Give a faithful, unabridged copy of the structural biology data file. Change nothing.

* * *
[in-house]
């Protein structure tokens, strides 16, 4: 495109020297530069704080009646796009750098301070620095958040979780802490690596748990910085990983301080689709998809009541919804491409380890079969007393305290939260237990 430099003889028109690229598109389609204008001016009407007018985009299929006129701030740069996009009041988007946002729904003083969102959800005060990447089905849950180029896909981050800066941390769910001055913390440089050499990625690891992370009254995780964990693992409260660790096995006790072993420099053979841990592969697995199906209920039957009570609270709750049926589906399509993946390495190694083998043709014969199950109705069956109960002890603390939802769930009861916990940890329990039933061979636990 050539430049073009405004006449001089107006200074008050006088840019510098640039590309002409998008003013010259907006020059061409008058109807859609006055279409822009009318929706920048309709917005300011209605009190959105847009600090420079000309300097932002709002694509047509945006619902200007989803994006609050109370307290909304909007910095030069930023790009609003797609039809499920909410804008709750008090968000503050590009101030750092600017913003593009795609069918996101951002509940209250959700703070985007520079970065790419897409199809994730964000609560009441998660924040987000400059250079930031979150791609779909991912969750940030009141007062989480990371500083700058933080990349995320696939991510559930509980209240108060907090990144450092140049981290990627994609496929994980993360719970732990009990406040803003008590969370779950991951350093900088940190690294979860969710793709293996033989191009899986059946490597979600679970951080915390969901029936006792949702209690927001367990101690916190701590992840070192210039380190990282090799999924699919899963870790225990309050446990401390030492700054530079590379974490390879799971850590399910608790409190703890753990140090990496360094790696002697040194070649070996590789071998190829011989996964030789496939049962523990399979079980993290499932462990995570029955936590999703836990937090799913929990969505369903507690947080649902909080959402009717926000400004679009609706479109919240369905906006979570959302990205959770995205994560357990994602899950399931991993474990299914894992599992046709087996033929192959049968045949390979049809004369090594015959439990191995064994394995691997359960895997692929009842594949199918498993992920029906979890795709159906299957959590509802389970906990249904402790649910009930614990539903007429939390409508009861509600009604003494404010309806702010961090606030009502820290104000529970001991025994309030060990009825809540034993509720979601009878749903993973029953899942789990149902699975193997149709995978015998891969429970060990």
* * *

[in-house]
């Protein structure tokens, strides 16, 4: 495109020297530069704080009646796009750098301070620095958040979780802490690596748990910085990983301080689709998809009541919804491409380890079969007393305290939260237990 430099003889028109690229598109389609204008001016009407007018985009299929006129701030740069996009009041988007946002729904003083969102959800005060990447089905849950180029896909981050800066941390769910001055913390440089050499990625690891992370009254995780964990693992409260660790096995006790072993420099053979841990592969697995199906209920039957009570609270709750049926589906399509993946390495190694083998043709014969199950109705069956109960002890603390939802769930009861916990940890329990039933061979636990 050539430049073009405004006449001089107006200074008050006088840019510098640039590309002409998008003013010259907006020059061409008058109807859609006055279409822009009318929706920048309709917005300011209605009190959105847009600090420079000309300097932002709002694509047509945006619902200007989803994006609050109370307290909304909007910095030069930023790009609003797609039809499920909410804008709750008090968000503050590009101030750092600017913003593009795609069918996101951002509940209250959700703070985007520079970065790419897409199809994730964000609560009441998660924040987000400059250079930031979150791609779909991912969750940030009141007062989480990371500083700058933080990349995320696939991510559930509980209240108060907090990144450092140049981290990627994609496929994980993360719970732990009990406040803003008590969370779950991951350093900088940190690294979860969710793709293996033989191009899986059946490597979600679970951080915390969901029936006792949702209690927001367990101690916190701590992840070192210039380190990282090799999924699919899963870790225990309050446990401390030492700054530079590379974490390879799971850590399910608790409190703890753990140090990496360094790696002697040194070649070996590789071998190829011989996964030789496939049962523990399979079980993290499932462990995570029955936590999703836990937090799913929990969505369903507690947080649902909080959402009717926000400004679009609706479109919240369905906006979570959302990205959770995205994560357990994602899950399931991993474990299914894992599992046709087996033929192959049968045949390979049809004369090594015959439990191995064994394995691997359960895997692929009842594949199918498993992920029906979890795709159906299957959590509802389970906990249904402790649910009930614990539903007429939390409508009861509600009604003494404010309806702010961090606030009502820290104000529970001991025994309030060990009825809540034993509720979601009878749903993973029953899942789990149902699975193997149709995978015998891969429970060990």